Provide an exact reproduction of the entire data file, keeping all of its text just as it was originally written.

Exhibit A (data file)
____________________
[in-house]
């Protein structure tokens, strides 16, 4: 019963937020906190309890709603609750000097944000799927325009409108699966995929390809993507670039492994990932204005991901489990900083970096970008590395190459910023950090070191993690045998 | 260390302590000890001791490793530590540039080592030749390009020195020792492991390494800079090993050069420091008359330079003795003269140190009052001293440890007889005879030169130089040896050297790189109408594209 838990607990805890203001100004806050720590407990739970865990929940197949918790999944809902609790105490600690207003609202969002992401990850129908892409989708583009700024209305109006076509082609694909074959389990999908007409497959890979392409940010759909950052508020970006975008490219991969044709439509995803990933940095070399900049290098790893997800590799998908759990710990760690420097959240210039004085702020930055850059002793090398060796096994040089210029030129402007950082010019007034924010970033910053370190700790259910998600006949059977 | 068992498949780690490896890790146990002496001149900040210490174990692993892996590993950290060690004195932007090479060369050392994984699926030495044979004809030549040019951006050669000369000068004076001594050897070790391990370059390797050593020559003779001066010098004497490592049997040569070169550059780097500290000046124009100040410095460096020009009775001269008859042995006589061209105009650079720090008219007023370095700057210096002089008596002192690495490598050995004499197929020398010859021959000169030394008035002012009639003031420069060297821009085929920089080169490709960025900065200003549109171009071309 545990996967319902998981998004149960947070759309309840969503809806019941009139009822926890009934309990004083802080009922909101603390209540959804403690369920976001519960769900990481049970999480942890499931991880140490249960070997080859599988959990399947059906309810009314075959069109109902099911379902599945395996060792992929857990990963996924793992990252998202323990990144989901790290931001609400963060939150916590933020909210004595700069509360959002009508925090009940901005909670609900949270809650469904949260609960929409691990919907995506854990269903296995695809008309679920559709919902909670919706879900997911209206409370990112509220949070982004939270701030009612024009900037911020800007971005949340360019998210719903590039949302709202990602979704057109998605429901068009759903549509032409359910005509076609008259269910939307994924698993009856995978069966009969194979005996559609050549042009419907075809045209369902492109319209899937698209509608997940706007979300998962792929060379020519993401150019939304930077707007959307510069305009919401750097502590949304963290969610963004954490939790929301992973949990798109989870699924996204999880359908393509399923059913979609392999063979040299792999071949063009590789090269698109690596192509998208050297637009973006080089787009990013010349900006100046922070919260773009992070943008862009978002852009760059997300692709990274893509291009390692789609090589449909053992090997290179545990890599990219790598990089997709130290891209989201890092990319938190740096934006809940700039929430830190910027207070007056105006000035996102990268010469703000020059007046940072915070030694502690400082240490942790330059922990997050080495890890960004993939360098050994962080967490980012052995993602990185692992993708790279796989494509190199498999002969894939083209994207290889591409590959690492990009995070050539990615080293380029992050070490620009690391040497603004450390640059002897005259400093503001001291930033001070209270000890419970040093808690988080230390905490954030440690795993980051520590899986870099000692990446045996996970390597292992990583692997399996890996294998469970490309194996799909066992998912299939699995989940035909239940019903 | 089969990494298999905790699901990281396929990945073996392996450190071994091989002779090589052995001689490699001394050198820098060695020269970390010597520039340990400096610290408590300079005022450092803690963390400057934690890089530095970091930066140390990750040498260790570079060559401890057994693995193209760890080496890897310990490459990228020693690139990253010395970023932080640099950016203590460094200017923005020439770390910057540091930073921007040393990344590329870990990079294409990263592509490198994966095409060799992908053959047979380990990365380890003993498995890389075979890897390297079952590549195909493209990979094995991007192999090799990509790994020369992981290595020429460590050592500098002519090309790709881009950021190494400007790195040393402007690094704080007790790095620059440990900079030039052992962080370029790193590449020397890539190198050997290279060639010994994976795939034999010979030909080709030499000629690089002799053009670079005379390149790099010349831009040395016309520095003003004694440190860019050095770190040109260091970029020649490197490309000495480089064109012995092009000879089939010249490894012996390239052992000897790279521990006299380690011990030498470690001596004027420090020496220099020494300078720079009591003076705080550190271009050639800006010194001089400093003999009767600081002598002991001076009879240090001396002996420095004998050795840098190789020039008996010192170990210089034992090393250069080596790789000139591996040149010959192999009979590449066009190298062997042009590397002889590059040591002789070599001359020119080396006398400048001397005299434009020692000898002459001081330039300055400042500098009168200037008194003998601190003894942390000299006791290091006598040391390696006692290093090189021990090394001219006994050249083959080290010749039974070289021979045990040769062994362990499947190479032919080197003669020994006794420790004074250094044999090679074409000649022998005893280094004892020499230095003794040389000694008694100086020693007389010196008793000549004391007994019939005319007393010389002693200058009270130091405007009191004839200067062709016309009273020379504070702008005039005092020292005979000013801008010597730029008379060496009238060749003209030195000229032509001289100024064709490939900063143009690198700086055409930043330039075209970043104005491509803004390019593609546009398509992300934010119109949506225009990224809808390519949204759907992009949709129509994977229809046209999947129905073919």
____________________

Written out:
[in-house]
């Protein structure tokens, strides 16, 4: 019963937020906190309890709603609750000097944000799927325009409108699966995929390809993507670039492994990932204005991901489990900083970096970008590395190459910023950090070191993690045998 | 260390302590000890001791490793530590540039080592030749390009020195020792492991390494800079090993050069420091008359330079003795003269140190009052001293440890007889005879030169130089040896050297790189109408594209 838990607990805890203001100004806050720590407990739970865990929940197949918790999944809902609790105490600690207003609202969002992401990850129908892409989708583009700024209305109006076509082609694909074959389990999908007409497959890979392409940010759909950052508020970006975008490219991969044709439509995803990933940095070399900049290098790893997800590799998908759990710990760690420097959240210039004085702020930055850059002793090398060796096994040089210029030129402007950082010019007034924010970033910053370190700790259910998600006949059977 | 068992498949780690490896890790146990002496001149900040210490174990692993892996590993950290060690004195932007090479060369050392994984699926030495044979004809030549040019951006050669000369000068004076001594050897070790391990370059390797050593020559003779001066010098004497490592049997040569070169550059780097500290000046124009100040410095460096020009009775001269008859042995006589061209105009650079720090008219007023370095700057210096002089008596002192690495490598050995004499197929020398010859021959000169030394008035002012009639003031420069060297821009085929920089080169490709960025900065200003549109171009071309 545990996967319902998981998004149960947070759309309840969503809806019941009139009822926890009934309990004083802080009922909101603390209540959804403690369920976001519960769900990481049970999480942890499931991880140490249960070997080859599988959990399947059906309810009314075959069109109902099911379902599945395996060792992929857990990963996924793992990252998202323990990144989901790290931001609400963060939150916590933020909210004595700069509360959002009508925090009940901005909670609900949270809650469904949260609960929409691990919907995506854990269903296995695809008309679920559709919902909670919706879900997911209206409370990112509220949070982004939270701030009612024009900037911020800007971005949340360019998210719903590039949302709202990602979704057109998605429901068009759903549509032409359910005509076609008259269910939307994924698993009856995978069966009969194979005996559609050549042009419907075809045209369902492109319209899937698209509608997940706007979300998962792929060379020519993401150019939304930077707007959307510069305009919401750097502590949304963290969610963004954490939790929301992973949990798109989870699924996204999880359908393509399923059913979609392999063979040299792999071949063009590789090269698109690596192509998208050297637009973006080089787009990013010349900006100046922070919260773009992070943008862009978002852009760059997300692709990274893509291009390692789609090589449909053992090997290179545990890599990219790598990089997709130290891209989201890092990319938190740096934006809940700039929430830190910027207070007056105006000035996102990268010469703000020059007046940072915070030694502690400082240490942790330059922990997050080495890890960004993939360098050994962080967490980012052995993602990185692992993708790279796989494509190199498999002969894939083209994207290889591409590959690492990009995070050539990615080293380029992050070490620009690391040497603004450390640059002897005259400093503001001291930033001070209270000890419970040093808690988080230390905490954030440690795993980051520590899986870099000692990446045996996970390597292992990583692997399996890996294998469970490309194996799909066992998912299939699995989940035909239940019903 | 089969990494298999905790699901990281396929990945073996392996450190071994091989002779090589052995001689490699001394050198820098060695020269970390010597520039340990400096610290408590300079005022450092803690963390400057934690890089530095970091930066140390990750040498260790570079060559401890057994693995193209760890080496890897310990490459990228020693690139990253010395970023932080640099950016203590460094200017923005020439770390910057540091930073921007040393990344590329870990990079294409990263592509490198994966095409060799992908053959047979380990990365380890003993498995890389075979890897390297079952590549195909493209990979094995991007192999090799990509790994020369992981290595020429460590050592500098002519090309790709881009950021190494400007790195040393402007690094704080007790790095620059440990900079030039052992962080370029790193590449020397890539190198050997290279060639010994994976795939034999010979030909080709030499000629690089002799053009670079005379390149790099010349831009040395016309520095003003004694440190860019050095770190040109260091970029020649490197490309000495480089064109012995092009000879089939010249490894012996390239052992000897790279521990006299380690011990030498470690001596004027420090020496220099020494300078720079009591003076705080550190271009050639800006010194001089400093003999009767600081002598002991001076009879240090001396002996420095004998050795840098190789020039008996010192170990210089034992090393250069080596790789000139591996040149010959192999009979590449066009190298062997042009590397002889590059040591002789070599001359020119080396006398400048001397005299434009020692000898002459001081330039300055400042500098009168200037008194003998601190003894942390000299006791290091006598040391390696006692290093090189021990090394001219006994050249083959080290010749039974070289021979045990040769062994362990499947190479032919080197003669020994006794420790004074250094044999090679074409000649022998005893280094004892020499230095003794040389000694008694100086020693007389010196008793000549004391007994019939005319007393010389002693200058009270130091405007009191004839200067062709016309009273020379504070702008005039005092020292005979000013801008010597730029008379060496009238060749003209030195000229032509001289100024064709490939900063143009690198700086055409930043330039075209970043104005491509803004390019593609546009398509992300934010119109949506225009990224809808390519949204759907992009949709129509994977229809046209999947129905073919």